In Defense Of Food
“Eat food, not too much, mostly plants.” That’s the subtitle of Michael Pollan’s excellent In Defense Of Food: An Eater’s Manifesto and, as he admits, an apt summary of it’s argument. As a statement about proper eating, “eat food, not too much, mostly plants” is almost trite in its simplicity. The genius of Pollan’s book […]
“Eat food, not too much, mostly plants.”
That’s the subtitle of Michael Pollan’s excellent In Defense Of Food: An Eater’s Manifesto and, as he admits, an apt summary of it’s argument. As a statement about proper eating, “eat food, not too much, mostly plants” is almost trite in its simplicity. The genius of Pollan’s book is the way he opens up each of the statements in that sentence to reveal so much of what is wrong with contemporary eating habits, industrialised food and the cult of nutritionism.
“Mostly plants” might sound like a call to some kind of semi-vegan mentality but that is not the case. What Pollan outlines is the extent to which the western/industrial approach to food is built on grains and seeds, rather than plants themselves and the extent to which the stuff of everyday fast food is grain and especially corn-based. This is a stark contrast with most traditional diets (especially the much vaunted Mediterranean ones), which feature a lot less meat and a lot more vegetables and fruits (and within those a much greater variety). Even in terms of meat, the role of plants as basic feed for animals has been pushed aside in favour of grains, with frequently devastating effects. “Mostly plants” is not just a call to have a few extra salads, but rather to rethink the whole food chain that goes from plant to plate.
“Not too much” seems obvious given the dramatic rise of obesity as a global problem. Over-consumption is such a prevalent problem that we need to redefine malnutrition not just as a lack of food per se, but a lack of the body obtaining what it needs from increasingly large quantities of food. Pollan indicates in a number of different ways how the foods we consume today are frequently less satisfying and less full of the stuff we need to live than they once were. Industrial-Supermarket fruit and veg is a wonder of modern science, selectively bred and engineered to look better, give more yield and transport further – but nutritionally it is often suspect. The typical Apple today might be brighter, shinier and less prone to bugs than in our grandparents day, but it might well be only 2/3rds as nutritious.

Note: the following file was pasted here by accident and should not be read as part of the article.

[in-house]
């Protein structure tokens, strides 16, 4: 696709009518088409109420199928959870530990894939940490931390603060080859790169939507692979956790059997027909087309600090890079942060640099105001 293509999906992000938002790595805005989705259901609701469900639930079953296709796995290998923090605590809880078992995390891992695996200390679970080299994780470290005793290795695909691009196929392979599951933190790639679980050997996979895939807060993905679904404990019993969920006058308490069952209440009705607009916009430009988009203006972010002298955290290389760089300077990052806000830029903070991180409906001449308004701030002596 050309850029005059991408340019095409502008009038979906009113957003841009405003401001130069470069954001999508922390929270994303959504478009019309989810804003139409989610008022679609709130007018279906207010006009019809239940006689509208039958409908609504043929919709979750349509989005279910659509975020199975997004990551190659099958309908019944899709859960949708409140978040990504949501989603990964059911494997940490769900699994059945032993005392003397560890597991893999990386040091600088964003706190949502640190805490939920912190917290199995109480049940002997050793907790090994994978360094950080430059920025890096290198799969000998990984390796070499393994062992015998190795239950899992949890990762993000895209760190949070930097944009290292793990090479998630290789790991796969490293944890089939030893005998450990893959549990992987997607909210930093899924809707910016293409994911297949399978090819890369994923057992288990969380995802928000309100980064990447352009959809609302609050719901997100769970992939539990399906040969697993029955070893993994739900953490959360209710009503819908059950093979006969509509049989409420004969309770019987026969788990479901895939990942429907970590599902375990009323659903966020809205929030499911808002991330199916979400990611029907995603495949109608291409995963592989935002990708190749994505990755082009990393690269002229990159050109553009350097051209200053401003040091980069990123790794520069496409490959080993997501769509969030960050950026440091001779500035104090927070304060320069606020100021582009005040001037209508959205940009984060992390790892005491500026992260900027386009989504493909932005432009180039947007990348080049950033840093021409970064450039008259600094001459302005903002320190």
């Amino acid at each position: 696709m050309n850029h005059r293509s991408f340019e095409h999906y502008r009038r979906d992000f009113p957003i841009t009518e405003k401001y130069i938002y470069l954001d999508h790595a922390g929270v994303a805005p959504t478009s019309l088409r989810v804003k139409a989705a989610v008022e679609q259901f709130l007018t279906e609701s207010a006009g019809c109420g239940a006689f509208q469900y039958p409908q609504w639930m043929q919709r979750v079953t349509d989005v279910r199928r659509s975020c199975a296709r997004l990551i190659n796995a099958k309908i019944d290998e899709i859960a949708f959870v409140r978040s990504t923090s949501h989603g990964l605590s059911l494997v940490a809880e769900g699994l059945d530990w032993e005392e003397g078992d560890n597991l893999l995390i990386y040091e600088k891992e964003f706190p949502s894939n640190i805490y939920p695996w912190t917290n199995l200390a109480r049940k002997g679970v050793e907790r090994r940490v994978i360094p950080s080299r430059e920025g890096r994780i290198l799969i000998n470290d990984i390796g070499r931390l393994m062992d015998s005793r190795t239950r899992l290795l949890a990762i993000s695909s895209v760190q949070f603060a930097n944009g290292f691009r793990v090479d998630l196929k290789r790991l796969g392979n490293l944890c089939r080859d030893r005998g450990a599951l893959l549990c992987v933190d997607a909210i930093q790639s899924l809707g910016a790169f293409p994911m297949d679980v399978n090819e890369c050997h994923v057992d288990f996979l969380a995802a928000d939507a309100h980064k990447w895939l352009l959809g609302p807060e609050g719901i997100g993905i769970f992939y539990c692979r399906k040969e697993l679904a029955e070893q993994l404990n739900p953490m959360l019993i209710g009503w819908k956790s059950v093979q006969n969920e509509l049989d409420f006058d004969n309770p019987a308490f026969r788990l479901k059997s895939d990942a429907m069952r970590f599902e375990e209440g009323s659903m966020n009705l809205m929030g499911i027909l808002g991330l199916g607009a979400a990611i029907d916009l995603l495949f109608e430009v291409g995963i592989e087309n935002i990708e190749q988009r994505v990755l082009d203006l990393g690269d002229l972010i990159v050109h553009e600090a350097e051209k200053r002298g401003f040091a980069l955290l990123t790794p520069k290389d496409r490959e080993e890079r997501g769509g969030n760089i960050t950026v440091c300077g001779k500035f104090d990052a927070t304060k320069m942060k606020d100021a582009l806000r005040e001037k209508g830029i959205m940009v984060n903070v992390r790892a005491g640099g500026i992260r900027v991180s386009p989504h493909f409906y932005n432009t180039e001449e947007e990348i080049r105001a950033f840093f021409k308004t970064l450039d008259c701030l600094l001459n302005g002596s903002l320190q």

All too often the way food is packaged misleads or sucks us into over consumption. A big part of the reason for this is what Pollan calls nutritionism, or what I’ve started calling, the cult of nutrition. Enormous effort has gone into trying to determine what it is in food that our body needs. This has lead to a series of (at times contradictory) nutritional fashions (high-carb, low-carb, low-fat, good-fat, omega-fat, etc.).
This has two broad effects. First, it breaks the connection with our traditional knowledge and understanding of food. Second, it breeds a mindset in which food is seen as nothing but a carrier for nutrients. This makes it much easier to foist on the public a range of products that look like food, that claim to do what food does, but that really have their genesis in the laboratory and could turn out to be yet another false nutritional hope (there’s an inporta case-study of this in the recent Observer article, Fruit and veg diet ‘danger for toddlers’). As Pollan makes clear, nutritionism has given us many benefits, but has also made a number of key mistakes. Moreover, in a number of important areas we still simply don’t know what it is in a food that makes it so good for us and the evidence keeps coming in that many of the hard to capture micro-nutrients are of extreme importance.
Moreover, a lot of the health claims made my food marketers border on the ludicrous. Do lower fat corn chips really signal health when they are still obscenely high in fat? Would organic Coke really mean healthier coke? Sadly, studies have time and again shown that when people are presented with these kinds of spurious health claims they are prone to consume beyond the point of the health saving. So we take our lower fat corn chips and eat more of them, finally consuming a higher fat level than with the old product!
One of Pollan’s great suggestions for approaching industrialised food is this — imagine you are going to a supermarket with your great-grandparent. If you find a product that your ancestor does not identify as food, don’t buy it. If you have to explain the product, don’t buy it.
Typically, I find books about diet and nutrition depressing and disempowering. In Defense Of Food helped me see why that is (the paradigm of nutritionism) and affirmed the many good lessons of food preparation and selection that I learnt as a child. It’s a book about healthy eating that has inspired me to get back into the kitchen more often and to enjoy food more thoroughly. Most of all, it has made my visits to the supermarket a lot simpler and quicker.
[tags] Michael Pollan, In Defense Of Food [/tags]